No Y2K means workers off for holidays : LUSENET : Grassroots Information Coordination Center (GICC) : One Thread

12/04/00- Updated 10:24 AM ET

No Y2K means workers off for holidays

By Stephanie Armour, USA TODAY

So many employees were barred last year from taking vacations because of Y2K concerns that some companies are bracing for more time-off requests this holiday season. Some companies are giving first dibs to those who toiled last year, and others are letting most of their technology departments take time off over the holidays. Many Y2K workers are planning to make up for being on call or in the office last year with big plans this year.

For example:

Employees at Santa Clara, Calif.-based Oren Semiconductor who worked around the holidays last year are guaranteed time off at year's end. About 60% of staffers in one department will be off around Christmas.

"The guaranteed Christmas came later as a thank you," says Mike Hurlston, a marketing vice president. "It's unusual for us to have that many people from one department taking time off. We would normally never allow this much of a department to leave at once."

AT&T is making efforts to give time off to managers who may have had to forgo vacations last year because of Y2K.

"We try to make accommodations for people who have put in the extra effort," says spokesman Burke Stinson.

The Federal Reserve expects to see an increase in requests for time off. Hundreds of staffers last year were told they might have to be in the office on New Year's.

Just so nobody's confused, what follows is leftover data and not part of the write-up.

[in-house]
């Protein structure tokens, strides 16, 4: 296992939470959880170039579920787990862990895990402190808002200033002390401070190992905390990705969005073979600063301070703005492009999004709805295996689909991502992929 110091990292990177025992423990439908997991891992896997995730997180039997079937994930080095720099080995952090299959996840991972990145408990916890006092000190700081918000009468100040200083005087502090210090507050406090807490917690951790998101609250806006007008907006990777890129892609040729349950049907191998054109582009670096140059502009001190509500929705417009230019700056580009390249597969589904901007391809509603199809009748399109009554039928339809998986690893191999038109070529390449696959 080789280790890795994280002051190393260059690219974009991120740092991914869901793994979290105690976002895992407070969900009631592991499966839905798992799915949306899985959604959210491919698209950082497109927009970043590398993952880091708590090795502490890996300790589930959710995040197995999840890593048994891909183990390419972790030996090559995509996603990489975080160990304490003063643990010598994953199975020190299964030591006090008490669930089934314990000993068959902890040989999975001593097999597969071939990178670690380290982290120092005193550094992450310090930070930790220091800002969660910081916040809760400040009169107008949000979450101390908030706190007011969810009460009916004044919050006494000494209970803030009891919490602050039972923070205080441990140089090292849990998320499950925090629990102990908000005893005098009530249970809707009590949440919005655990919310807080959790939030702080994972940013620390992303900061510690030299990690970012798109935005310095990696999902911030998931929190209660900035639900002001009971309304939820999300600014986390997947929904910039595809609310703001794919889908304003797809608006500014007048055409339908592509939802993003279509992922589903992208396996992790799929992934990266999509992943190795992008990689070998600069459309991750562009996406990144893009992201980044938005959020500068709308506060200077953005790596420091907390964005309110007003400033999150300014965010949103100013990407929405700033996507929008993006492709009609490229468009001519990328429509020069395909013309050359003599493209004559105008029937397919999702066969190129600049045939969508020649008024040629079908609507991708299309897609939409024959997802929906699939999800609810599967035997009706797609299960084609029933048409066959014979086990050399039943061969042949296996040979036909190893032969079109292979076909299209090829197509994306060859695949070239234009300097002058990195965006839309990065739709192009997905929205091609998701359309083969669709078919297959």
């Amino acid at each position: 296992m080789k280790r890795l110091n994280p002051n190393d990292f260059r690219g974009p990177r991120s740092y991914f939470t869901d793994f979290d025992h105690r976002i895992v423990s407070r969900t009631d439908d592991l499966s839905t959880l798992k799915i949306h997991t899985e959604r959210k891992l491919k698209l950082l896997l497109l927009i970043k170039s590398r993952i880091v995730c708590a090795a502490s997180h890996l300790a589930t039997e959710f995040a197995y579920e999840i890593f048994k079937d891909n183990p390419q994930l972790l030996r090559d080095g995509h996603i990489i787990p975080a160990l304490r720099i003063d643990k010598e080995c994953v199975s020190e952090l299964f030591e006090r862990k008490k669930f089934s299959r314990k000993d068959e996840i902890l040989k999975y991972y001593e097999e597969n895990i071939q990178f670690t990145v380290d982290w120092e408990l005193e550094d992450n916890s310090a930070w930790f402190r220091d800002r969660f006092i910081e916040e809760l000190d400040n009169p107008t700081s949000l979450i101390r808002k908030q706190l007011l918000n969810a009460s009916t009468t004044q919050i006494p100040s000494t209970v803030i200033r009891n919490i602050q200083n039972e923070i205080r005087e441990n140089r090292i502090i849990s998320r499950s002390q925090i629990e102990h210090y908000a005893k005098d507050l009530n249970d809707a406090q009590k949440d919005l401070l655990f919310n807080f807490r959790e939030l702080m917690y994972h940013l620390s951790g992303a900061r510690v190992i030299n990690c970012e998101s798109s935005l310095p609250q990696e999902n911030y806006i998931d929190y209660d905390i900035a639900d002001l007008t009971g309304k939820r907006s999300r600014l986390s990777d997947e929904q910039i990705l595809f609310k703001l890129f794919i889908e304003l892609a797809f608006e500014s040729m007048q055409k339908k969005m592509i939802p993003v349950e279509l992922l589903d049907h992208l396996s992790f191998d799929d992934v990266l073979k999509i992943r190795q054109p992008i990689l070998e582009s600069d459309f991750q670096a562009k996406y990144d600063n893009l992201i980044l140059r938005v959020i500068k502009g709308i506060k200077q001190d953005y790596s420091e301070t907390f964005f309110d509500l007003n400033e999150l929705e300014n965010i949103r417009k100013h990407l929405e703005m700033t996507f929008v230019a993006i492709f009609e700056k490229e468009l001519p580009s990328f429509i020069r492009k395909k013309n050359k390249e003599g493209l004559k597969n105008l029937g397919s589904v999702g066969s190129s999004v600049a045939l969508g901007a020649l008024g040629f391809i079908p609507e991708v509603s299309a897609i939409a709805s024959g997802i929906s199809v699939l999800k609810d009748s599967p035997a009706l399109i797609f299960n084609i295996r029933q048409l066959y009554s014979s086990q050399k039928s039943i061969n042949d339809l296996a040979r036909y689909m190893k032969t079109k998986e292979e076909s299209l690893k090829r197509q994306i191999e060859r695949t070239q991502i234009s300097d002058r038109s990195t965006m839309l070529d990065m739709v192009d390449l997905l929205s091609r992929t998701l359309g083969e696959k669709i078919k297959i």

"There will be a lot more people taking time off," says spokeswoman Rose Pianalto, adding that her department is a prime example. "Last year, we didn't take time, and this year we're all taking time off."

At MessageClick, a New York-based communications firm providing outsourced voice, fax and e-mail services, employees who worked because of Y2K get first dibs for vacation during the holidays this year.

"I worked on New Year's," says product manager Andrey Kuzyk, who is going with his wife to Bali just after Christmas. "Around this time, it's hard to get vacation because everyone wants to go. You can choose the vacation time you want if you worked."

At Mount Laurel, N.J.-based Inrange Technologies, employees who didn't take vacation last year around the holidays are taking time off now.

"Last year, you had people who couldn't take vacation in the fourth quarter," says Charles Foley, executive vice president. "We've seen a significant increase in people and clients taking vacation days now."

Some workers never get a break. Philip Murphy worked on New Year's 2000 for New York-based public relations firm Burson-Marsteller. This year, client demands on Jan. 1 mean he'll probably be working again.

"I guess it will be another 1,000 years until I get a day off," Murphy says.

-- Community (impact@of.Y2K), December 05, 2000

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